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2 min

Leadership: Communicating well when the stakes are high

Black woman holding a paper.
Written by
Edafe Onerhime
Published on
July 3, 2020

Do you have great ideas but struggle to get them across? Wouldn’t it be wonderful to always land important messages with your audience? You need a clear goal and the right structure for your content — here’s how.

According to Matt Abrahams of Stanford Graduate School of Business, a high stakes communications starts with a clear goal. Knowing your goal helps you focus what you say, hone the message, and after, check how successful your communication was.

Here’s some simple structures Matt shares in How to make your communication memorable. Practice using them to write emails, deliver presentations and write articles. Your audience is more likely to take action and engage with your argument.

What if your goal isn’t clear? Break it down with Matt’s 3 components for every goal: information, emotion and action. At the end of your meeting, presentation, article or email:

  1. What do you want your audience to know?
  2. How do you want them to feel?
  3. What do you want them to do?

Work on your goal till it’s clear to you, then think about how best to communicate your message using a message structure.

It’s easy to lose your audience when you don’t set their expectations or they can’t remember why they’re there. A message structure helps you prepare so you can be present and your message has structure. This makes communication more enjoyable and memorable.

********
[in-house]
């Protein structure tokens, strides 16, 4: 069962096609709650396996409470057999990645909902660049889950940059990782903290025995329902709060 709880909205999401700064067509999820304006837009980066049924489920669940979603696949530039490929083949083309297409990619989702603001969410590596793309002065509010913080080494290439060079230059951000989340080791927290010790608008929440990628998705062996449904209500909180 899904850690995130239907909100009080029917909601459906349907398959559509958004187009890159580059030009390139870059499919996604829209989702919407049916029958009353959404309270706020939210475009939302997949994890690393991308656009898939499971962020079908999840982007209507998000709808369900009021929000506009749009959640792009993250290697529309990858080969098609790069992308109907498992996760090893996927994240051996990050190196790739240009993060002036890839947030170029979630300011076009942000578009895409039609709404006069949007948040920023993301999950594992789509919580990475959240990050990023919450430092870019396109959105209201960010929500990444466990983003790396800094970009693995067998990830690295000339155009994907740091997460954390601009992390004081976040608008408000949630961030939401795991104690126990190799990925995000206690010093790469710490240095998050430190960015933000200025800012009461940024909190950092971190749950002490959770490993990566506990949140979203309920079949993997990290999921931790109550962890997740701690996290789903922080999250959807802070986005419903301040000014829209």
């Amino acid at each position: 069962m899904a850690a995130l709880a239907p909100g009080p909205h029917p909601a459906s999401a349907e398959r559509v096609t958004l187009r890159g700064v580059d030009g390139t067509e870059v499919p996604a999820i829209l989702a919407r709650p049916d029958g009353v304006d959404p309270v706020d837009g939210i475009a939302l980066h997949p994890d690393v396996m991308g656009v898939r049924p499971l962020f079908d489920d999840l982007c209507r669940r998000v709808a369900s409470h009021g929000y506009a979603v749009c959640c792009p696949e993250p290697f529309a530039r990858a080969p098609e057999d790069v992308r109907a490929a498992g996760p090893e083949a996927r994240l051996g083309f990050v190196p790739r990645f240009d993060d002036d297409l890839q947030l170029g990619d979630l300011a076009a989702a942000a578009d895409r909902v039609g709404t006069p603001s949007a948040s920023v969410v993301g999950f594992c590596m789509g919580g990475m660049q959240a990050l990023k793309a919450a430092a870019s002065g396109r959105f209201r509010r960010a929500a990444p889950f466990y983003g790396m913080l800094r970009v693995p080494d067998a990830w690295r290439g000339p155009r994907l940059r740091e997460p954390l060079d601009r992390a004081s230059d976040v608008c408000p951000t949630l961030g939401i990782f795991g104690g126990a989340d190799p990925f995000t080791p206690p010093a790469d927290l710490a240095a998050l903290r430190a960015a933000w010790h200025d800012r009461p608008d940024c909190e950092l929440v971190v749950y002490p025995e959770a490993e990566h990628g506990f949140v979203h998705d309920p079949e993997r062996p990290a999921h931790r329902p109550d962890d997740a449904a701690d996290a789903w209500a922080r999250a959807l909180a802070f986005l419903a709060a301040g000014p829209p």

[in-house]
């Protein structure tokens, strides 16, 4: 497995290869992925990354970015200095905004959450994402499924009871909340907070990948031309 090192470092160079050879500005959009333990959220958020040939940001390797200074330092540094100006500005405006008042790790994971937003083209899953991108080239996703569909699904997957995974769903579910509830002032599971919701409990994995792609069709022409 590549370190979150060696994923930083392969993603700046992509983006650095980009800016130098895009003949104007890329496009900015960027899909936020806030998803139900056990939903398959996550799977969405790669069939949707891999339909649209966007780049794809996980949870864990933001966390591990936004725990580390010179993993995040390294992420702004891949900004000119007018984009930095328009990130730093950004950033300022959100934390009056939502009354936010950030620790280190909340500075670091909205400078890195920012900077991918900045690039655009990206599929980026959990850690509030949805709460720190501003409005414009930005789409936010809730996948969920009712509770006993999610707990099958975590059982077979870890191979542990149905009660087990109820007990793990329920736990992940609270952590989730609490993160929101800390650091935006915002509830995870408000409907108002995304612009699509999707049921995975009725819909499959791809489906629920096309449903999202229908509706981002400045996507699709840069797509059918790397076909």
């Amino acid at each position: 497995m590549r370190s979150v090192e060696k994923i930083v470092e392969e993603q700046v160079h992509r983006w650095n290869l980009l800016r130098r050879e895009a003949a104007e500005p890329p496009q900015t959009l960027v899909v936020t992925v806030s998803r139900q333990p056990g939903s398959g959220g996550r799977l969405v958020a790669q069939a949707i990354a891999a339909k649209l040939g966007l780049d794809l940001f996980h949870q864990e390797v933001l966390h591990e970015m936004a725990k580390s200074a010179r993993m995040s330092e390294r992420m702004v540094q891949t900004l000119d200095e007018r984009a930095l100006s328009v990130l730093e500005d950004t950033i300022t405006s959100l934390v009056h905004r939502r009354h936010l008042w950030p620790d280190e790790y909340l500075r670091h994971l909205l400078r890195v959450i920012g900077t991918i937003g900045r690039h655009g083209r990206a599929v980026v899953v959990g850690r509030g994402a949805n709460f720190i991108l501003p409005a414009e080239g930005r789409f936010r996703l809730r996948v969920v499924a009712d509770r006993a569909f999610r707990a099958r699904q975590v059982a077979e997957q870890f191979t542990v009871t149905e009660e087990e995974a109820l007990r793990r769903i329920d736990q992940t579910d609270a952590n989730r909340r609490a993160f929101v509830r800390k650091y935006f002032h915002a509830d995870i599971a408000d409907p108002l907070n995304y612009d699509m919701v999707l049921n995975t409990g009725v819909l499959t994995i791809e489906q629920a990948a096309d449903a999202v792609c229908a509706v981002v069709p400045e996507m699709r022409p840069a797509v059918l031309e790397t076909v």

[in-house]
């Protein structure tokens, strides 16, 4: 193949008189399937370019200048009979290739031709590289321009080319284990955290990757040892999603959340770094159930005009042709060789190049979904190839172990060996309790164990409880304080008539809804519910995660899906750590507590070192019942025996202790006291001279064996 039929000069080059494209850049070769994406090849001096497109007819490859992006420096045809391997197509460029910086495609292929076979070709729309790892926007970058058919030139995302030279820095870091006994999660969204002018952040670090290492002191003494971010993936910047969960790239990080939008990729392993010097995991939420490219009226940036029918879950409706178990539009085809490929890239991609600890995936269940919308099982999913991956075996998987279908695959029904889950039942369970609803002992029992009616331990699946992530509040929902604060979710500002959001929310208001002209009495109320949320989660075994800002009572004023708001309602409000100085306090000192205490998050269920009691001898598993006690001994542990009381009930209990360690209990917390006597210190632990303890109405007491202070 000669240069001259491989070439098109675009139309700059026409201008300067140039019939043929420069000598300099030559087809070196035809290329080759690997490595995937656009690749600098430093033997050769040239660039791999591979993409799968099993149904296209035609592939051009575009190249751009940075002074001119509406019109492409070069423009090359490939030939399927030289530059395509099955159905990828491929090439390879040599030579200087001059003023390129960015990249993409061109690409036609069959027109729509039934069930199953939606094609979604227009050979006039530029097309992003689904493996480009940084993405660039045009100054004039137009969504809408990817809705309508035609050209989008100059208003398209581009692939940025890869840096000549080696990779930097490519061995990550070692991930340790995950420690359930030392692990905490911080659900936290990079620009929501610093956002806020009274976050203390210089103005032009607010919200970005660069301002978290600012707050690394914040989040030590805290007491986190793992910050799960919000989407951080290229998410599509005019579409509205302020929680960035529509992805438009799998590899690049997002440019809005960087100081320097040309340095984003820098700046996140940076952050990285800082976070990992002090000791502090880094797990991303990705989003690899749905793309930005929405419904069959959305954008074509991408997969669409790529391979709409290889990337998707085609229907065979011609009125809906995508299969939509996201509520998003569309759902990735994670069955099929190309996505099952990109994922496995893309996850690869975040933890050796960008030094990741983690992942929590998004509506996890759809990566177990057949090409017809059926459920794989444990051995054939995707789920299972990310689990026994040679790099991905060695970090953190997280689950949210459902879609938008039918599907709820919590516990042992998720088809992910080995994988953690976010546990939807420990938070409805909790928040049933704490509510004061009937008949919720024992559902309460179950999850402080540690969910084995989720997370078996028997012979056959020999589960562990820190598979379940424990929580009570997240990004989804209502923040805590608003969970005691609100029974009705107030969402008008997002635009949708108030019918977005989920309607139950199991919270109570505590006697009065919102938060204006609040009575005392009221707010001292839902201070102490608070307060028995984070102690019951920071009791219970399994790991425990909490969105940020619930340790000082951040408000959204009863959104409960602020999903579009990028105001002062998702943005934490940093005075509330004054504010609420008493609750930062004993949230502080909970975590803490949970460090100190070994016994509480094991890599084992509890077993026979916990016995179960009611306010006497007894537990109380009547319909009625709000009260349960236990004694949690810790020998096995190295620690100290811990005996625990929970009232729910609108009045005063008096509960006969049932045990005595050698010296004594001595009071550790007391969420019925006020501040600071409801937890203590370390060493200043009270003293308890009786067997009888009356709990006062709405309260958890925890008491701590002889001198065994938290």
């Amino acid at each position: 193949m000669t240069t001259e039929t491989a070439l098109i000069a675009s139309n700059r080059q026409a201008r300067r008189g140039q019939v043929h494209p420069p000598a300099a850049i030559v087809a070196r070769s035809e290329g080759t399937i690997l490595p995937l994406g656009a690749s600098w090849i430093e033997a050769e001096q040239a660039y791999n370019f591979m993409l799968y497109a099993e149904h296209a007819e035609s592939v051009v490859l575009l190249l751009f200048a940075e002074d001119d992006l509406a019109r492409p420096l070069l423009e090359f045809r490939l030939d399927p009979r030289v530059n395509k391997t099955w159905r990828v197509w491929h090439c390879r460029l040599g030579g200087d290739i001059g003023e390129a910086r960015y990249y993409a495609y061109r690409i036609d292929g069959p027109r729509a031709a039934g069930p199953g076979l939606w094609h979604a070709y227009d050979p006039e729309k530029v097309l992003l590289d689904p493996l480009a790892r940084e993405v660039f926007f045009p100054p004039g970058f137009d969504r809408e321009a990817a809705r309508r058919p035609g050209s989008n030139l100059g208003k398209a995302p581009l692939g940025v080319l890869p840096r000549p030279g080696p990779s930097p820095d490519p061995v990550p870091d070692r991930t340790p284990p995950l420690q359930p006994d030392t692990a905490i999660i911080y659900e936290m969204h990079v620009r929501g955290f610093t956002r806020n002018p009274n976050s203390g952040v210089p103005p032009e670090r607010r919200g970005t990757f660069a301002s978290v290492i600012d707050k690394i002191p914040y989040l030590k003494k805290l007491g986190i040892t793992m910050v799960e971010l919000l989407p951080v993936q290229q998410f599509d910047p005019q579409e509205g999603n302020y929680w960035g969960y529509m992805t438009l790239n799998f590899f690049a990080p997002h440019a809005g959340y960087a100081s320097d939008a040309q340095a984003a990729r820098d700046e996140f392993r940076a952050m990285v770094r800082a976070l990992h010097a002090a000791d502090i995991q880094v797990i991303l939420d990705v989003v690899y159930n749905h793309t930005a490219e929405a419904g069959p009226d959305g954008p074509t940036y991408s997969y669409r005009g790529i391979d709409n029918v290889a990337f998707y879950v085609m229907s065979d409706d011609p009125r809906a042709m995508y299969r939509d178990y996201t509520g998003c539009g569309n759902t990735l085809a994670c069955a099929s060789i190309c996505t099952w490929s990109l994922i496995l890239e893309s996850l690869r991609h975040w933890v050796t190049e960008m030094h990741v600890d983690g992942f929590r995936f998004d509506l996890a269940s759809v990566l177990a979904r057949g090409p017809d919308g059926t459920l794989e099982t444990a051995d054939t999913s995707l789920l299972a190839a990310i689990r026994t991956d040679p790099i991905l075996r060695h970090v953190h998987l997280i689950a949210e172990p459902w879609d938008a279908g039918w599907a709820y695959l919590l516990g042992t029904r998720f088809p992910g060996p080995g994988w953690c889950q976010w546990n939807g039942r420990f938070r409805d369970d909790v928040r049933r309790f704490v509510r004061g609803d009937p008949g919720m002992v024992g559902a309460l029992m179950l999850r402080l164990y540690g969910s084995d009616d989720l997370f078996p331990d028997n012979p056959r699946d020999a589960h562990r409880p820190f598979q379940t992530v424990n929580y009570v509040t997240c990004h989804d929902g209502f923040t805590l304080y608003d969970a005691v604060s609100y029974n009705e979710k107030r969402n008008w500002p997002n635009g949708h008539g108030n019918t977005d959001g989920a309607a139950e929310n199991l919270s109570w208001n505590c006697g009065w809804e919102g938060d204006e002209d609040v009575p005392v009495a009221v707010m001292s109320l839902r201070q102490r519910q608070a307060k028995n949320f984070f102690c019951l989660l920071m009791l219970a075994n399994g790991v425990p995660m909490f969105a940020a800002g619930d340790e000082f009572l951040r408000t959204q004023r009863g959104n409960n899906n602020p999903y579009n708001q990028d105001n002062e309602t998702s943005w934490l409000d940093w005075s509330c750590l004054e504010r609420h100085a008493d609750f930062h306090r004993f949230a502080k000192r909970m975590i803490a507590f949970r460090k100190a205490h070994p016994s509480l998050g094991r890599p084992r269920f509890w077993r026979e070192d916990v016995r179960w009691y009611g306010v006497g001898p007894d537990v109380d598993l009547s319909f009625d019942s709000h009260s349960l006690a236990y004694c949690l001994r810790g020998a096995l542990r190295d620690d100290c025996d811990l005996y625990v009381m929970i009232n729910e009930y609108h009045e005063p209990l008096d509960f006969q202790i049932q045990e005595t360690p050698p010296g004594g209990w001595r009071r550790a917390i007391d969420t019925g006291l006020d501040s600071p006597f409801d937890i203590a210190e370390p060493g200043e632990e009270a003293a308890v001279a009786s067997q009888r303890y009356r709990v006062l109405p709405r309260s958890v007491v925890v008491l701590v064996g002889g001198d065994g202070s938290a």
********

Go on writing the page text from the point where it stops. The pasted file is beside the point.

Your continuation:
Matt’s three communication structures for you to place your content into are

  1. Compare — Contrast — Conclude: List things in common, things that are different, then identify your conclusion.
  2. Problem — Solution — Benefit: State what the problem is, how you solve it, and finally the benefit to the person. Alternatively, Opportunity — Solution — Benefit as above but start with the opportunity.
  3. What — So What — Now What: Matt’s (and my) favourite is to start with what you’re talking about (the product, the idea, the process), why it’s important to people you’re talking to, then next steps — what can you do with that information. This structure is perfect for agendas, email, getting feedback, delivering presentations and more.

You may have struggled with communication in the past. Practising with goals and structures can help you make your message memorable. Try this out in your next high stakes communication.

P.S did you spot this article is written nearly entirely in message structures? What did you think? Send me a reply here or by message, I’d love to hear from you. I highly recommend Matt’s talks on Youtube including How to make your communication memorable. You can also follow his work on No Freaking Speaking — speak up without freaking out.

Photo by Anna Shvets from Pexel

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